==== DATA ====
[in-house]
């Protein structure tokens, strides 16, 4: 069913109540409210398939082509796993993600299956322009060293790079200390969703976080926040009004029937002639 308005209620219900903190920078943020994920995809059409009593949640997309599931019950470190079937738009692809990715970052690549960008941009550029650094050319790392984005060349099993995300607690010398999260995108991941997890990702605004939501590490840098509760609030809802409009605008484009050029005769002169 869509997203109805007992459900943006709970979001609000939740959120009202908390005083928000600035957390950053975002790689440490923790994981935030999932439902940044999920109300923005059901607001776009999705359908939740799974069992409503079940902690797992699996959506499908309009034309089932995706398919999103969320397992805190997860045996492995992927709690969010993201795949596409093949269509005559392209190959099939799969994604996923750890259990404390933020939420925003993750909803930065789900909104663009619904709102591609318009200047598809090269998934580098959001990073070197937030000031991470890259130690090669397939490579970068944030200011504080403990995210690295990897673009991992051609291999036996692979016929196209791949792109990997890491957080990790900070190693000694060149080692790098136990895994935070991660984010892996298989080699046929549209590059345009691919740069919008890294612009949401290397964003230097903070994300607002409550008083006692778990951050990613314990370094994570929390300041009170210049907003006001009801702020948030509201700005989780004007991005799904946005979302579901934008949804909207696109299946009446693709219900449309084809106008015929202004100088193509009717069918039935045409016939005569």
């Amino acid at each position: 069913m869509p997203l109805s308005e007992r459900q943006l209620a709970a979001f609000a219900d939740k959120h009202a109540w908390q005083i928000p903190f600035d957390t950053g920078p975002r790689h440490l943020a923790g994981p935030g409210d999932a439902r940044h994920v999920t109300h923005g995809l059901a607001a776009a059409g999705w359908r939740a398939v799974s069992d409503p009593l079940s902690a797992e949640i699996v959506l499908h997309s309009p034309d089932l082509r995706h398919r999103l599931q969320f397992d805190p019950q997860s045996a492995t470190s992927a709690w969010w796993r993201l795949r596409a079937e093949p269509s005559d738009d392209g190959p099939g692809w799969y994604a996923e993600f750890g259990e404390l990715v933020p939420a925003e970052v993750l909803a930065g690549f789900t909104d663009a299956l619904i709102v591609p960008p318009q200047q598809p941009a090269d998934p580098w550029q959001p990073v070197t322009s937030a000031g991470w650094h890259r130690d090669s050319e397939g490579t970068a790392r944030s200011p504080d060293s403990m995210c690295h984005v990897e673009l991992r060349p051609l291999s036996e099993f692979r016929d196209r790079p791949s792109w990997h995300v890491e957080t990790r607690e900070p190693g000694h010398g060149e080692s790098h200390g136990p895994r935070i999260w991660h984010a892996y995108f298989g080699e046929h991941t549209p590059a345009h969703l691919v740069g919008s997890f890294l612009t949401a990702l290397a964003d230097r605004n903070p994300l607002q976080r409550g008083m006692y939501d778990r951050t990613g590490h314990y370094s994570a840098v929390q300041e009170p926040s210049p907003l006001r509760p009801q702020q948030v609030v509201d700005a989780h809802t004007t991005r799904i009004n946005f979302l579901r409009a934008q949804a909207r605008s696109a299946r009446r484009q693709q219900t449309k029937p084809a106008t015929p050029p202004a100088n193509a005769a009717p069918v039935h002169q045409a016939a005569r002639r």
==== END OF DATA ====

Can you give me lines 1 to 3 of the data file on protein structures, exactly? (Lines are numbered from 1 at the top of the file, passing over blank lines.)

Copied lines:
[in-house]
């Protein structure tokens, strides 16, 4: 069913109540409210398939082509796993993600299956322009060293790079200390969703976080926040009004029937002639 308005209620219900903190920078943020994920995809059409009593949640997309599931019950470190079937738009692809990715970052690549960008941009550029650094050319790392984005060349099993995300607690010398999260995108991941997890990702605004939501590490840098509760609030809802409009605008484009050029005769002169 869509997203109805007992459900943006709970979001609000939740959120009202908390005083928000600035957390950053975002790689440490923790994981935030999932439902940044999920109300923005059901607001776009999705359908939740799974069992409503079940902690797992699996959506499908309009034309089932995706398919999103969320397992805190997860045996492995992927709690969010993201795949596409093949269509005559392209190959099939799969994604996923750890259990404390933020939420925003993750909803930065789900909104663009619904709102591609318009200047598809090269998934580098959001990073070197937030000031991470890259130690090669397939490579970068944030200011504080403990995210690295990897673009991992051609291999036996692979016929196209791949792109990997890491957080990790900070190693000694060149080692790098136990895994935070991660984010892996298989080699046929549209590059345009691919740069919008890294612009949401290397964003230097903070994300607002409550008083006692778990951050990613314990370094994570929390300041009170210049907003006001009801702020948030509201700005989780004007991005799904946005979302579901934008949804909207696109299946009446693709219900449309084809106008015929202004100088193509009717069918039935045409016939005569």
């Amino acid at each position: 069913m869509p997203l109805s308005e007992r459900q943006l209620a709970a979001f609000a219900d939740k959120h009202a109540w908390q005083i928000p903190f600035d957390t950053g920078p975002r790689h440490l943020a923790g994981p935030g409210d999932a439902r940044h994920v999920t109300h923005g995809l059901a607001a776009a059409g999705w359908r939740a398939v799974s069992d409503p009593l079940s902690a797992e949640i699996v959506l499908h997309s309009p034309d089932l082509r995706h398919r999103l599931q969320f397992d805190p019950q997860s045996a492995t470190s992927a709690w969010w796993r993201l795949r596409a079937e093949p269509s005559d738009d392209g190959p099939g692809w799969y994604a996923e993600f750890g259990e404390l990715v933020p939420a925003e970052v993750l909803a930065g690549f789900t909104d663009a299956l619904i709102v591609p960008p318009q200047q598809p941009a090269d998934p580098w550029q959001p990073v070197t322009s937030a000031g991470w650094h890259r130690d090669s050319e397939g490579t970068a790392r944030s200011p504080d060293s403990m995210c690295h984005v990897e673009l991992r060349p051609l291999s036996e099993f692979r016929d196209r790079p791949s792109w990997h995300v890491e957080t990790r607690e900070p190693g000694h010398g060149e080692s790098h200390g136990p895994r935070i999260w991660h984010a892996y995108f298989g080699e046929h991941t549209p590059a345009h969703l691919v740069g919008s997890f890294l612009t949401a990702l290397a964003d230097r605004n903070p994300l607002q976080r409550g008083m006692y939501d778990r951050t990613g590490h314990y370094s994570a840098v929390q300041e009170p926040s210049p907003l006001r509760p009801q702020q948030v609030v509201d700005a989780h809802t004007t991005r799904i009004n946005f979302l579901r409009a934008q949804a909207r605008s696109a299946r009446r484009q693709q219900t449309k029937p084809a106008t015929p050029p202004a100088n193509a005769a009717p069918v039935h002169q045409a016939a005569r002639r």